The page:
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5 San Francisco Places Crucial to Drag Legend Doris Fish

Updated: Mar 16, 2023 09:43
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Photo of Doris Fish by William Yang from the exhibition, DORIS “FABULOSITY” FISH – A LIFE IN DRAG! at ROOM 205 Sydney, Australia 02/2021 (photo from the Doris Fish FB Page)

By Brendan McHugh

Craig Seligman’s new biography of San Francisco Drag Icon and legend, Doris Fish, arrives at an auspicious moment in drag history. A deep dive on an endlessly fascinating individual as well as a treasure trove of San Francisco’s vast queer past, Who Does That Bitch Think She Is?, was released on February 28. It lands amidst rising violence from conservatives/right wing fascists and unprecedented anti-drag and anti-trans legislation. If ever there was a time for Australian legend Doris Fish and her circle’s story to be told, it is now.

Fish, the stage persona of Phillip Mills, moved to San Francisco in 1976. His (according to Seligman’s book and Fish’s friends, he used he/him/his pronouns) drag performances, and the troupe Sluts-a-Go-Go, filled a gap made by the exit of The Cockettes and Charles Pierce in the 1970s. Seligman’s book is a portrait of a community struck by the 1980s AIDS crisis. Instead of a typical book review, here are five nightlife and cultural sites crucial to Doris Fish’s time in San Francisco:

Sluts-A-GoGo at the Fab Mab 1981/82. Most likely performing with Timmy Spence as “Timmy & The Sluts” Pictured: L to R: Tippi, Sara Cecchini, Miss X & Doris Fish Photographer: Greg Gaar (photo from the Doris Fish FB Page)

Bimbo’s 365

North Beach’s Bimbo’s, and its chic vintage interiors, has a long storied history. The 1970s saw the emergence of a new performance and rock-vaudeville troupe sky rocket through San Francisco’s orbit: The Tubes. Doris Fish’s first set of performances was with the avant garde theatrical troupe. Tubes’ member Jane Dornacker went on to collaborate with Doris and Sluts-a-go-go in Blonde Sin. When Dornacker tragically died in a TV helicopter accident in 1986, Fish and the Sluts performed (performance starts around the 40 minute mark) at The Warfield alongside The Tubes and Grateful Dead in Dornacker’s honor.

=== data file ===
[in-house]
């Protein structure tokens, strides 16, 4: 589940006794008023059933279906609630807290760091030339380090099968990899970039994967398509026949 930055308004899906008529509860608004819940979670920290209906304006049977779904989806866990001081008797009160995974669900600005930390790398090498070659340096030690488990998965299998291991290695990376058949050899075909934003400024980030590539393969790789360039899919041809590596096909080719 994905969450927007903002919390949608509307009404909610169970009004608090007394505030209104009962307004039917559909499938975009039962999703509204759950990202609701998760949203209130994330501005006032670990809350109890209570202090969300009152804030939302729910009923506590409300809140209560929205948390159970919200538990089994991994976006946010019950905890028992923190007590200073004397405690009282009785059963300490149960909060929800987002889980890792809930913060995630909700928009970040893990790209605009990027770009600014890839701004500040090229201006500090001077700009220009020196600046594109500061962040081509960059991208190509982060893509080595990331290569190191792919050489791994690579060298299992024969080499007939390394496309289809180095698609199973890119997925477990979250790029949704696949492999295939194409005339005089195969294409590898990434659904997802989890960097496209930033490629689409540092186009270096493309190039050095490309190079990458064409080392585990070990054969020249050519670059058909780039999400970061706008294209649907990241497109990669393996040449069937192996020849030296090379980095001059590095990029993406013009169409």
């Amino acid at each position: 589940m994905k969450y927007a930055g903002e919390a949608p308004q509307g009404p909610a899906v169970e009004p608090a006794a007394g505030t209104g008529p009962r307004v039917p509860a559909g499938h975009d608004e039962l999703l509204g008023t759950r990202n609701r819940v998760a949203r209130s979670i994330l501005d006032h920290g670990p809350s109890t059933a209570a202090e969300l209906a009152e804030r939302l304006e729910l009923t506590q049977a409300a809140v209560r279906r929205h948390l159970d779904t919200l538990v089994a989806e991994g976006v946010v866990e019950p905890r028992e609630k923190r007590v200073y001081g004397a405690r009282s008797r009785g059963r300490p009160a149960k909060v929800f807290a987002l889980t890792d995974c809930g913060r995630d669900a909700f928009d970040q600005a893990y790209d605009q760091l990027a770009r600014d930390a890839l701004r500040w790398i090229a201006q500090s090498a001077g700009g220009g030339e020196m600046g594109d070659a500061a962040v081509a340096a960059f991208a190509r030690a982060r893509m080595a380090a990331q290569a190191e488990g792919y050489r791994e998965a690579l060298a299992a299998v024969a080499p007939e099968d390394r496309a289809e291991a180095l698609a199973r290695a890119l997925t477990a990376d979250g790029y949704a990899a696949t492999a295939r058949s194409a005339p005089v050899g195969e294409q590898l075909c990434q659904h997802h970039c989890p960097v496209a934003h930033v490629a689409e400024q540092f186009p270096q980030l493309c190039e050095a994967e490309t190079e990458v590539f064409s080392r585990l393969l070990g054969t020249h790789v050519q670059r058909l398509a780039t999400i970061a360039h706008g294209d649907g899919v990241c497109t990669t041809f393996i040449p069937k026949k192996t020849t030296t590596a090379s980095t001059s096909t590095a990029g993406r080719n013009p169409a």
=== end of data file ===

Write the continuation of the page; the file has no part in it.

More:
Club 181

181 Eddy street’s most recent incarnation was The Citadel until August 2020. During the 1980s, the storied space was called Club 181 and served as a mixed queer and straight scene with Sluts-a-Go-Go captivating audiences with performances in their “Happy Hours.” They joined up with a team of other actors under the direction of Marc Heustis. Known as The Alexis Carrington Colby Players, “Naked Brunch” was a soap opera performed before a live audience, that filtered Dynasty level dramatics through the lens of drag, and crossed with musical parody. It was a hit and the sold out performances were often so jam packed, patrons sometimes fainted.

Theater Rhinoceros

Doris Fish’s connection with Theater Rhinoceros (America’s longest running queer theater) includes stints as a performer. She was also the emcee for Rhino founder and director Chuck Solomon’s infamous 40th birthday. Three hundred and fifty of Solomon’s nearest and dearest friends and family gathered at The California Club to say happy birthday, and goodbye, for Solomon was dying of AIDS. In 2002, Theater Rhinoceros staged a one act play, written by Fish collaborator and friend Phillip Ford – the only non-drag member of Sluts-a-Go-Go – paying tribute to Phillip Mills’ life and work as Doris Fish. Titled Simply Stunning, Ford drew his material from Fish’s columns written for The San Francisco Sentinel between 1989 and 1990. It was a fitting tribute to a queen who bridged the camps of “funny” and “stunning.” Ford also drew from remarks that Doris Fish made at her final public performance in 1989.

Victoria Theater

Doris’s final onstage performance and benefit concert was at the Victoria Theater and included a knockout lipsync to Shirley Bassey’s “This is my life.” Wearing a white, almost “blank” looking dress, as Doris leaned into the rising dramatics of Bassey’s tale, images from Doris’ career and performances were projected onto her dress. It was standing room only and dozens of people had to be turned away from the door. Clips of this performance can be found on Youtube.

Vegas In Space VHS Front Cover (photo from the Doris Fish FB Page)

The Castro Theater

Vegas in Space, directed by Phillip Ford, was Doris Fish’s magnum opus. She had major creative control over costumes, sets, and the script. The space-bound murder mystery finally had its premiere in May 1991 at the The Castro Theater. Kate Bornstein called it “The Most Glamorous Opening of the Decade” in the Bay Area Reporter. Sadly, Fish died before Vegas in Space was released. It can be streamed online. The fate of The Castro Theater, however, continues to be debated since its purchase by APE and receiving Landmark status early in February of this year. #Savetheseats

Seligman’s biography has received glowing reviews. Alongside the book’s notices, rich profiles of Doris Fish have been published, including a remembrance by Mick LaSalle. Doris Fish’s story now will, hopefully, extend beyond our seven by seven city with the publication of this vital piece of history.

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Brendan McHugh

Brendan McHugh

Brendan McHugh is a writer and public historian living in San Francisco. He's written for KQED, The Washington Post, Catapult, JSTOR Daily News, Nursing Clio, The (old) Bold Italic, Lady Science, Contingent Magazine, and The Better Because Collective.